Global warming is likely to increase the number of people requiring hospitalization due to critically low sodium levels in the blood, a condition known as hyponatremia. A new study from Karolinska Institutet in Sweden projects that a temperature rise of 2 degrees Celsius would increase the burden on hospitals from hyponatremia by almost 14 percent. The findings are published in The Journal of Clinical Endocrinology and Metabolism.
“Our study is the first to provide precise estimates of how temperature influences the risk of hyponatremia, findings that could be used to inform healthcare planning for adapting to climate change,” says Buster Mannheimer, adjunct senior lecturer at the Department of Clinical Science and Education, Södersjukhuset, Karolinska Institutet and the study’s first author.
Climate change is expected to trigger a rise in average global temperatures in the coming decades, resulting in a myriad of heat-related consequences for human health. One of those is hyponatremia, which can occur from a variety of diseases such as heart, renal and liver failure as well as from excessive sweating or fluid intake that dilute the sodium concentration in the blood.
Our bodies need sodium to maintain normal blood pressure, support the function of nerves and muscles and regulate the fluid balance in and around our cells. If blood sodium levels drop, it can lead to nausea, dizziness, muscle cramps, seizures and even coma.
It is well known that hyponatremia cases increase in the summer months. Still, data on temperature thresholds above which risks amplify have been lacking, complicating clinical planning and predictions of health burden in future climate scenarios.
Women and elderly at risk
In the current study, the researchers linked data on Sweden’s entire adult population to information on 24-hour mean temperatures over a nine-year period. In that time, more than 11,000 were hospitalized with a principal diagnosis of hyponatremia, most of whom were women with a median age of 76. Average daily temperatures ranged from -10 to 26 degrees Celsius.
The researchers found an almost tenfold increased risk for hospitalization due to hyponatremia on the hottest days compared with the coolest periods. Women and elderly carried the greatest risk, with individuals 80 years or older 15 times more likely to be hospitalized for hyponatremia during heat waves. The incidence of hyponatremia was largely stable from -10 to 10 degrees Celsius but increased rapidly at temperatures above 15.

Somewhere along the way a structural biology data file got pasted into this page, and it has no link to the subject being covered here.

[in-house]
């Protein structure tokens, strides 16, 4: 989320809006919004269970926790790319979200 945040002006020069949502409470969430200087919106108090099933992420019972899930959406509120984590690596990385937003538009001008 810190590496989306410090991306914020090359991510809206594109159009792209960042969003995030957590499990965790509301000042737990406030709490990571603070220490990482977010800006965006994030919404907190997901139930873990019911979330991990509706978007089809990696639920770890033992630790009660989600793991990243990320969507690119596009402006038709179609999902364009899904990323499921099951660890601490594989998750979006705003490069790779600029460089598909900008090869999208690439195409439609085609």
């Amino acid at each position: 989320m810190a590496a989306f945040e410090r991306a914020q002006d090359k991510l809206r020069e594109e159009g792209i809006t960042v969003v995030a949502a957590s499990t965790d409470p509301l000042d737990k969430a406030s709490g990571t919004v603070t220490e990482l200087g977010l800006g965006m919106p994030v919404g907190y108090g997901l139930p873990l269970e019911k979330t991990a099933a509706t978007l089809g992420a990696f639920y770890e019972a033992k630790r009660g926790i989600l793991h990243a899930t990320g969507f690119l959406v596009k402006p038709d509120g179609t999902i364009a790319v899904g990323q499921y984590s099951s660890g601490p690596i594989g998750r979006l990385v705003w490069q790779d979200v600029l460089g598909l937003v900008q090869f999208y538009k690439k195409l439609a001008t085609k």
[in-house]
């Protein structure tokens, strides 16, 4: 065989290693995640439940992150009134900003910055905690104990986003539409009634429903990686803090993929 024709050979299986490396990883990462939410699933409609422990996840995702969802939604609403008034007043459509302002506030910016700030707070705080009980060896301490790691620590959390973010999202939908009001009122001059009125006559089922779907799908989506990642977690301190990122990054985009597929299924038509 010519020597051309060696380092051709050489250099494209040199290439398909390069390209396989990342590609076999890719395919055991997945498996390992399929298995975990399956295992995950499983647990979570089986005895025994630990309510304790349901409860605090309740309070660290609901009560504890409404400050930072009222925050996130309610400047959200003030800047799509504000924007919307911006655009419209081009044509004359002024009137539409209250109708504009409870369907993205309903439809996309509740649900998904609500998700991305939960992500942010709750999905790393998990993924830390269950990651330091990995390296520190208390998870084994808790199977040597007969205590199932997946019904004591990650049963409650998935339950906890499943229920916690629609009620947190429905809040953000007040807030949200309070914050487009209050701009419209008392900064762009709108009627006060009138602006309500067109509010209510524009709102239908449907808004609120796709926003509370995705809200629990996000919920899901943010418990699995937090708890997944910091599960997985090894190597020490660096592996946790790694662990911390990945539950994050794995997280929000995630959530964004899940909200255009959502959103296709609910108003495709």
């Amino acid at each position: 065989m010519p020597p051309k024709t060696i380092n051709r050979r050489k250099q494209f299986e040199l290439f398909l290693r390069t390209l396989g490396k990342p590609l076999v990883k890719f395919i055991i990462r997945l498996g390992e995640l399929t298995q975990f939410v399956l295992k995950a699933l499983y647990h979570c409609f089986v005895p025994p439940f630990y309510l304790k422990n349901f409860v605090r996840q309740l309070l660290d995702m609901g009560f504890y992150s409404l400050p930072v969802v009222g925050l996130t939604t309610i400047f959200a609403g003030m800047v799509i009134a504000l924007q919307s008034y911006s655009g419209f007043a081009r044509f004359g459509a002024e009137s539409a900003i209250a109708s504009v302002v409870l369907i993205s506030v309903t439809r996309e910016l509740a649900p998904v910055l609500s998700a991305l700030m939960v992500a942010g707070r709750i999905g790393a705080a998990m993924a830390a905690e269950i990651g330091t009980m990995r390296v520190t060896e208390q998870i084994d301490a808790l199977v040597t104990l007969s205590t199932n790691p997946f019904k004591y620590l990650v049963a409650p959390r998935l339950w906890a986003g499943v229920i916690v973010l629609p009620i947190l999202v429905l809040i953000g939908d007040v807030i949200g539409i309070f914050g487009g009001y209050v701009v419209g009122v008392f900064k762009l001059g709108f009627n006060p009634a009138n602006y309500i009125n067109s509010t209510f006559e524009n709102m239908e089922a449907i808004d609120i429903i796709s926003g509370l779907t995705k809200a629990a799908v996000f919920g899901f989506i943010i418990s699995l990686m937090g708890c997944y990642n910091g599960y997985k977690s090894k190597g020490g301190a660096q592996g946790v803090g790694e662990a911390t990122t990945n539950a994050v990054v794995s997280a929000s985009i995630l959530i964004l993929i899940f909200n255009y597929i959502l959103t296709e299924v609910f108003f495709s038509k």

When the researchers applied the data to a prognostic model forecasting global warming of 1 or 2 degrees Celsius, in line with IPCC climate projections for 2050, they found that hospital admissions due to hyponatremia could be expected to increase by 6.3 percent and 13.9 percent, respectively.
Increased health burden
“We believe these estimates are quite conservative seeing as we didn’t account for secondary diagnoses of hyponatremia, extreme weather events or an aging population,” says Jonatan Lindh, associate professor at the Department of Laboratory Medicine, Karolinska Institutet, and co-last author of the study. “Without adaptive measures, this suggests that over the next decades rising global temperatures alone will increase the burden of hyponatremia on healthcare systems.”
It should be noted that Sweden is in the continental climate zone, with buildings adapted mostly for cold temperatures. Therefore, the thresholds observed in this study may be representative for cool temperate regions only.
The study was partially funded by Cebix incorporated. Two authors report previous consultancy fees from Otsuka Pharma Scandinavia AB, outside the submitted work.
Publication: “Current and future burdens of heat-related hyponatremia - a nationwide register-based study,” Buster Mannheimer, Alin Sterea-Grossu, Henrik Falhammar, Jan Calissendorff, Jakob Skov, Jonatan D Lindh, The Journal of Clinical Endocrinology and Metabolism, online Feb. 22, 2022, doi: 10.1210/clinem/dgac103
The Journal of Clinical Endocrinology and Metabolism
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"Current and future burdens of heat-related hyponatremia - a nationwide register-based study"
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